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Gordon MCINTOSH, Appellant-Defendant, v. STATE of Indiana, Appellee-Plaintiff.
 In June of 2022, Gordon McIntosh strangled his partner during an argument in Ripley County, and, when police arrived, they discovered him to be in possession of methamphetamine. McIntosh eventually pled guilty to Level 6 felony strangulation and Level 6 felony methamphetamine possession in exchange for the State dropping five other charges and a habitual-offender allegation, after which the trial court imposed an aggregate sentence of four years of incarceration with one year suspended to probation. McIntosh contends that his sentence is inappropriately harsh. We affirm.
Facts and Procedural History
 On June 27, 2022, McIntosh became angry with his partner, Patricia Hauser, regarding a motorcycle title and strangled her. According to the probable-cause affidavit, Hauser had been driving with McIntosh and, after they began arguing, McIntosh “used his left arm and reached across her, putting his forearm into her throat.” Appellant's App. Vol. II p. 21. Hauser called the police, and when officers arrived, they found McIntosh in possession of methamphetamine. On June 29, 2022, the State charged McIntosh with Level 6 felony strangulation, Level 6 felony methamphetamine possession, and five other charges and alleged that he was a habitual offender. On December 15, 2022, McIntosh pled guilty to Level 6 felony strangulation and Level 6 felony methamphetamine possession in exchange for the State dropping the other five charges and the habitual-offender allegation.
 The sentencing hearing was held on January 11, 2023. The then-thirty-six-year-old McIntosh's presentence investigation report indicated that he had sixteen prior convictions dating back to 2005, including trafficking in counterfeit controlled substances, two domestic batteries, and at least four alcohol- or substance-related offenses; his criminal record included four felonies and at least two probation violations. McIntosh also had another criminal case pending at the time of sentencing. The trial court imposed an aggregate sentence of four years of incarceration with one year suspended to probation.1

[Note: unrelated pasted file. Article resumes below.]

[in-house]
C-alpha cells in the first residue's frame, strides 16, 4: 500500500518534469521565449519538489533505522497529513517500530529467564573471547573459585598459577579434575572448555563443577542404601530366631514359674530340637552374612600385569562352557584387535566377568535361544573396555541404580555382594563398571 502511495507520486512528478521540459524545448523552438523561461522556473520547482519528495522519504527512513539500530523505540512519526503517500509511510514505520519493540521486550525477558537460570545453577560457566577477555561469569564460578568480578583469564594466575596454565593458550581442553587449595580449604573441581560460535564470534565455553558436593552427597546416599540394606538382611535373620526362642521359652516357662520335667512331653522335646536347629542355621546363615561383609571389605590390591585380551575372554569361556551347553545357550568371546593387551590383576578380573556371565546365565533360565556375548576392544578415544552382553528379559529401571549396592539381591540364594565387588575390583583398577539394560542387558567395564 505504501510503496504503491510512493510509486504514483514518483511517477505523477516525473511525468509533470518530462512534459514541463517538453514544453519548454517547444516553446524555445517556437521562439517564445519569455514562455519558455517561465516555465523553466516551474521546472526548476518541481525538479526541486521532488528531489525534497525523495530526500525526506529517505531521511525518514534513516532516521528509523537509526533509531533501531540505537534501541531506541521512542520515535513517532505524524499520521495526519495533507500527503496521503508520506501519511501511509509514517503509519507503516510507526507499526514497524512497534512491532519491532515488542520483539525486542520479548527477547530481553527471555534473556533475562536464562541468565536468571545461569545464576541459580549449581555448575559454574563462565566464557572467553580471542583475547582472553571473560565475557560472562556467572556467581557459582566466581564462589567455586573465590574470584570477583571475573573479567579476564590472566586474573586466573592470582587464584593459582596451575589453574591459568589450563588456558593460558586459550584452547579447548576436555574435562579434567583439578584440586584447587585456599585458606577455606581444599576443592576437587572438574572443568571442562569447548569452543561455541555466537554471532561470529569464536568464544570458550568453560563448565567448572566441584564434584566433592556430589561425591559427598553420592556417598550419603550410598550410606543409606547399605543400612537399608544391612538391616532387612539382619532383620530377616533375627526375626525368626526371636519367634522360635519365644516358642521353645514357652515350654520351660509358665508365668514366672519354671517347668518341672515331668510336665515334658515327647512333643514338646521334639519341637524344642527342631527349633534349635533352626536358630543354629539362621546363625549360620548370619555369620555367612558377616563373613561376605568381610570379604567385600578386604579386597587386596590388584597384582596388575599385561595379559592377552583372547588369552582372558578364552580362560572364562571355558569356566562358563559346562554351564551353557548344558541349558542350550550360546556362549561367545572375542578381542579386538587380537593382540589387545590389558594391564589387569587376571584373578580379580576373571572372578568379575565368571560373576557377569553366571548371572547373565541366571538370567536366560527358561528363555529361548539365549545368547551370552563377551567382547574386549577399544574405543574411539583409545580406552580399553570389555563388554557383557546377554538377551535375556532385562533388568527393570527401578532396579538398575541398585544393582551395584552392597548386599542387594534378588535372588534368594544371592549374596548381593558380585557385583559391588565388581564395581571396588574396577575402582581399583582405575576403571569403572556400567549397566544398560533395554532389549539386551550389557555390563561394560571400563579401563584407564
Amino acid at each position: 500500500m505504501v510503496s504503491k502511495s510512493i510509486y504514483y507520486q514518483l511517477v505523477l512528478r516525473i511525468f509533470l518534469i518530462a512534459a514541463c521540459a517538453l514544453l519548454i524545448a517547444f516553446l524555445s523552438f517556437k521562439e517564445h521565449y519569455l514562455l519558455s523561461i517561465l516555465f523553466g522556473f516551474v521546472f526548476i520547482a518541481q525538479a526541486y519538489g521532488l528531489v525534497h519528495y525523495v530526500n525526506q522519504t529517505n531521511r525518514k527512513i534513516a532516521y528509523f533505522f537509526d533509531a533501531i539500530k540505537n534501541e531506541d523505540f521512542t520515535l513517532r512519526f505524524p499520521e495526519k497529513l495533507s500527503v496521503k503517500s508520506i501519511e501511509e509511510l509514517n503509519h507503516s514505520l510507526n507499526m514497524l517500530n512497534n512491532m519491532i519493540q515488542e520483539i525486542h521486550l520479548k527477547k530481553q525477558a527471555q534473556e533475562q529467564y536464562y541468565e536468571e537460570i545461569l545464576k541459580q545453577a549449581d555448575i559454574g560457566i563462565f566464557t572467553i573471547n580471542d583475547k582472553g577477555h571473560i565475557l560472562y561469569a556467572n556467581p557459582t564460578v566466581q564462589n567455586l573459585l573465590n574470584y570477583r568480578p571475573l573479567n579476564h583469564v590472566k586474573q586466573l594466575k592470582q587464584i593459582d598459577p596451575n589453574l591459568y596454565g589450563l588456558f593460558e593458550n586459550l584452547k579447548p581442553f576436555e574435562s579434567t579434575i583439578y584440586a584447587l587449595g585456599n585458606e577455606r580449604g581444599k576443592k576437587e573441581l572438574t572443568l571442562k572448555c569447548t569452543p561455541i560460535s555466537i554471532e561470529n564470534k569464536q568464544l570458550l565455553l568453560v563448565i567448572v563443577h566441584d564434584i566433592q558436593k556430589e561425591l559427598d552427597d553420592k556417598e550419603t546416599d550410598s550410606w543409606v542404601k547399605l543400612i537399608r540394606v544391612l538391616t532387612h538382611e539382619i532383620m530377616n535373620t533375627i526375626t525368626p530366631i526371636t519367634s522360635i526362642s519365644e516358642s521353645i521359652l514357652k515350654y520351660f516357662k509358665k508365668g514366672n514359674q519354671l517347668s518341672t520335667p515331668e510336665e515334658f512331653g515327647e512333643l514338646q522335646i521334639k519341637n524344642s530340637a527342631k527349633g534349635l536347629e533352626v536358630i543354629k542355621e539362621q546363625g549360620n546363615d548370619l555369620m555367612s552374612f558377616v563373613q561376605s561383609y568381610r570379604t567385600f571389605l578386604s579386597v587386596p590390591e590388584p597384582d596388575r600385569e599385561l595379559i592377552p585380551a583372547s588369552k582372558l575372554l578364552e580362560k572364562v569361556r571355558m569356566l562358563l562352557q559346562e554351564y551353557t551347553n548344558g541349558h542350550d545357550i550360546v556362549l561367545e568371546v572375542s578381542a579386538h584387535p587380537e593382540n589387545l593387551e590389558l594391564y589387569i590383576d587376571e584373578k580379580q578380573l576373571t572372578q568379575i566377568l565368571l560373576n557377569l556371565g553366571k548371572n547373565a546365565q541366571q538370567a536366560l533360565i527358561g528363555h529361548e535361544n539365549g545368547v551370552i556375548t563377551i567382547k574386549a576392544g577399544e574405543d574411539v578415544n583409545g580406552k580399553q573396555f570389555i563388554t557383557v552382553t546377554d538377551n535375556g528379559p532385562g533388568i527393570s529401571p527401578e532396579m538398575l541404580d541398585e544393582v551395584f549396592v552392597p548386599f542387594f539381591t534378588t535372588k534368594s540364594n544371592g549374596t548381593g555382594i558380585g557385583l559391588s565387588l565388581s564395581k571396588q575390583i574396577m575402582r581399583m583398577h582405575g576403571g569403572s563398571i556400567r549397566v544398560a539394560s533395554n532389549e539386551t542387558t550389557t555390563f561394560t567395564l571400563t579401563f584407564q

Discussion and Decision
 McIntosh argues that his four-year sentence, with one year suspended to probation, is inappropriately harsh. We “may revise a sentence authorized by statute if, after due consideration of the trial court's decision, the Court finds that the sentence is inappropriate in light of the nature of the offense and the character of the offender.” Ind. Appellate Rule 7(B). “Although appellate review of sentences must give due consideration to the trial court's sentence because of the special expertise of the trial bench in making sentencing decisions, Appellate Rule 7(B) is an authorization to revise sentences when certain broad conditions are satisfied.” Shouse v. State, 849 N.E.2d 650, 660 (Ind. Ct. App. 2006) (citations and quotation marks omitted), trans. denied. “[W]hether we regard a sentence as appropriate at the end of the day turns on our sense of the culpability of the defendant, the severity of the crime, the damage done to others, and myriad other factors that come to light in a given case.” Cardwell v. State, 895 N.E.2d 1219, 1224 (Ind. 2008). In addition to the “due consideration” we are required to give to the trial court's sentencing decision, “we understand and recognize the unique perspective a trial court brings to its sentencing decisions.” Rutherford v. State, 866 N.E.2d 867, 873 (Ind. Ct. App. 2007). Indiana Code section 35-50-2-7(b) provides that “[a] person who commits a Level 6 felony [․] shall be imprisoned for a fixed term of between six (6) months and two and one-half (21/212) years, with the advisory sentence being one (1) year.” McIntosh's sentence is therefore moderately enhanced, with the trial court having imposed sentences of two years of incarceration for each of his convictions and suspending one year of the aggregate sentence to probation.